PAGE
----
And from the bad component dimensioning I do not want to talk.

Look at the construction of commercial devices, and be wise
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Old 10th July 2014, 05:05 PM   #6
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Originally Posted by moschfet View Post
Hi waleman,
why all the high-end components? With the bad building you're doing everything to nothing. The signal cables are too long and too sloppy. I see everywhere loops ...
The cheap transformer is also a nice station.
And from the bad component dimensioning I do not want to talk.

Look at the construction of commercial devices, and be wise
Ever hear of leftover soup?
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Old 10th July 2014, 05:35 PM   #7
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Default Some thoughts

Quote:
Originally Posted by whaleman View Post
This is a dual IT LME49720 op amp line-level preamp. Started out with a single (dual channel) op amp, no hum, but hardly any gain. A second op amp was needed, so it got it.

Now it has a nasty DC hum at the output along with the correct level gain. The hum level follows along with the volume control level. Only clue is that adding the second op amp introduces the hum.

Can you folks provide me a clue as to what is missing in the attached schemas?

TIA!
Hi Waleman, couple of overall comments...

Second op amp does not make sense. You've set the first stage gain to 1.5, second one - 10, so total gain = 15. You can get exactly the same 15, putting 150K resistor instead of 15K at the first op amp and removing the second one. Less active (and passive) elements - less distortion - better sound. I mean, it's fine to use more elements when there is some purpose for it, but not in this particular case.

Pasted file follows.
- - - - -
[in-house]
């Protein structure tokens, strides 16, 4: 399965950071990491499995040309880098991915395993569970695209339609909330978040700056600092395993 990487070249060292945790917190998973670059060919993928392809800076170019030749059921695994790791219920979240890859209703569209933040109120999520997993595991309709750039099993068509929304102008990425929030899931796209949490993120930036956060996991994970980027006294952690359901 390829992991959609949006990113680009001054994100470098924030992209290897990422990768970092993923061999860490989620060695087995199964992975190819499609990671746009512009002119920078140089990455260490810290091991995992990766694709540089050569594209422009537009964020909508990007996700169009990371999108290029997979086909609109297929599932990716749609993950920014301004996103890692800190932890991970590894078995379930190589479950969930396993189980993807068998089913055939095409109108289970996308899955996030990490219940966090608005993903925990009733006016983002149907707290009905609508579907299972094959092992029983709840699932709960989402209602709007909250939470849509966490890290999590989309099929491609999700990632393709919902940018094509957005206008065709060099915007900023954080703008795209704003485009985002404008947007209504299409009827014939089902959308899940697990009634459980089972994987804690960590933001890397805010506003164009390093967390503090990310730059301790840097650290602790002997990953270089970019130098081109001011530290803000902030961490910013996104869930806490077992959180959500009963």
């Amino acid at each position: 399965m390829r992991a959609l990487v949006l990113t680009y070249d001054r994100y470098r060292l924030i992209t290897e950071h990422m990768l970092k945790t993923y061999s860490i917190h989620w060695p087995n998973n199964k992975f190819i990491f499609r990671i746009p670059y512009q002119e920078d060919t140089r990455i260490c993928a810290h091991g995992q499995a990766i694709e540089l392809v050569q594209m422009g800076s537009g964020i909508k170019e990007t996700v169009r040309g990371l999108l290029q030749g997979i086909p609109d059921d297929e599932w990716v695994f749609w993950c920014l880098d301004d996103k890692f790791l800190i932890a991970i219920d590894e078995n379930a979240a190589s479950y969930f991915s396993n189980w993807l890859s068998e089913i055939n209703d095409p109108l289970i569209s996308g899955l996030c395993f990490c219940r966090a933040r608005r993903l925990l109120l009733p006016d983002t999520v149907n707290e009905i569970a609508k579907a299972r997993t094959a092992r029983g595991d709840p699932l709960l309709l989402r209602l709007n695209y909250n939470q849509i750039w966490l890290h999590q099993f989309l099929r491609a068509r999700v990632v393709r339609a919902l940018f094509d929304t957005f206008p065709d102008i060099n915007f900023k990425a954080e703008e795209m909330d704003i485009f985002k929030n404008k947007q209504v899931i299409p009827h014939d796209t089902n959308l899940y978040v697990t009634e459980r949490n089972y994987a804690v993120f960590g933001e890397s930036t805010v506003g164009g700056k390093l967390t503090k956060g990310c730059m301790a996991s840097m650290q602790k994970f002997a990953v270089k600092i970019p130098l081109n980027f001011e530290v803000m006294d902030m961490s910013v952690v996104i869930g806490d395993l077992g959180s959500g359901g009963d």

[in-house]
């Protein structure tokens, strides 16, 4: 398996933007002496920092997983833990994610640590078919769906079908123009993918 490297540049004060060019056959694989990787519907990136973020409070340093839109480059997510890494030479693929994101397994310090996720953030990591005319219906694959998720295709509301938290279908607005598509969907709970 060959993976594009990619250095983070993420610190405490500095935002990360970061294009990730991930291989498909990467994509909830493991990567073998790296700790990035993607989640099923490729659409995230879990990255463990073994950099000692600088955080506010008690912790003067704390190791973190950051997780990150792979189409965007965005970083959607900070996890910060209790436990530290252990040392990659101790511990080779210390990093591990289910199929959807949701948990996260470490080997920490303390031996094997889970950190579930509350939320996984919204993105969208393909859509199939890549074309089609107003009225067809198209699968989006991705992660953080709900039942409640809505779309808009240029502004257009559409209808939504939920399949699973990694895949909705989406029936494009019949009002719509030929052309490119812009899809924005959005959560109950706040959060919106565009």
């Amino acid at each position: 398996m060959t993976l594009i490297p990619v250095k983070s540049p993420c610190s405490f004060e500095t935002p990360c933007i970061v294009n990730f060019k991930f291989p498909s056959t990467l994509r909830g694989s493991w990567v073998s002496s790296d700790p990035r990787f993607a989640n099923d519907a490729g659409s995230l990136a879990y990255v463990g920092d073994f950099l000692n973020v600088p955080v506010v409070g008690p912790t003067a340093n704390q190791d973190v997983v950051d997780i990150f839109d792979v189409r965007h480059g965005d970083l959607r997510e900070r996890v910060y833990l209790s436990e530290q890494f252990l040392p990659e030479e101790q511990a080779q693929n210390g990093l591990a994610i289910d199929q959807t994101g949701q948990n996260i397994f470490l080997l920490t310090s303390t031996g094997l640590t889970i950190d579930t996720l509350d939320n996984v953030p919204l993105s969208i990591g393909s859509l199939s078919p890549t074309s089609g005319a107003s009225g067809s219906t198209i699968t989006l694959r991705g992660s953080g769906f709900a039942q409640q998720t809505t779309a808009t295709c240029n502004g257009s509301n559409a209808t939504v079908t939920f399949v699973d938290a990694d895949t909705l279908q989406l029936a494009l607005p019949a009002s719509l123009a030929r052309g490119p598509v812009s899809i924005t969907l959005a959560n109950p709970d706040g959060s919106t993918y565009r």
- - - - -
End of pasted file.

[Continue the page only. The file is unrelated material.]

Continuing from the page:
I would use regulated supply for a line amp - simple 7809 / 7909 regulator chips (cost nothing, don't require any additional parts) will dramatically improve supply quality.

Wiring needs complete redesign. In such builds I usually use shielded co-axial cables for internal signal connections. You also need to pay attention to grounding scheme - there is a lot of material here on this matter.

Attached is just an example of my 7-channel filter build - dead silent when idle.

Hope this helps

Cheers,
Valery
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Old 10th July 2014, 06:50 PM   #8
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An example of a good construction
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Old 10th July 2014, 06:58 PM   #9
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Quote:
Originally Posted by moschfet View Post
An example of a good construction
Yep
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Old 10th July 2014, 08:09 PM   #10
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Originally Posted by vzaichenko View Post
Yep
Thanks for the replies, I am finally in front of the unit.

Agree, that is a good layout, but this is just a spare chassis that started out as a different pre and spare op amps (leftover meal sort of). Once I have it figured out, I will clean up the wires, that at this time, are not causing the hum. I like twisted pair CAT6 over shielded coax, but is is prone to some x-talk within the inputs...though the cable makers claim not.

I may just try a 150K resistor for feedback on op amp 1 and eliminate op amp 2. When it was one single op amp, it sounded very three dimensional and analog like.

Will then proceed to clean things up.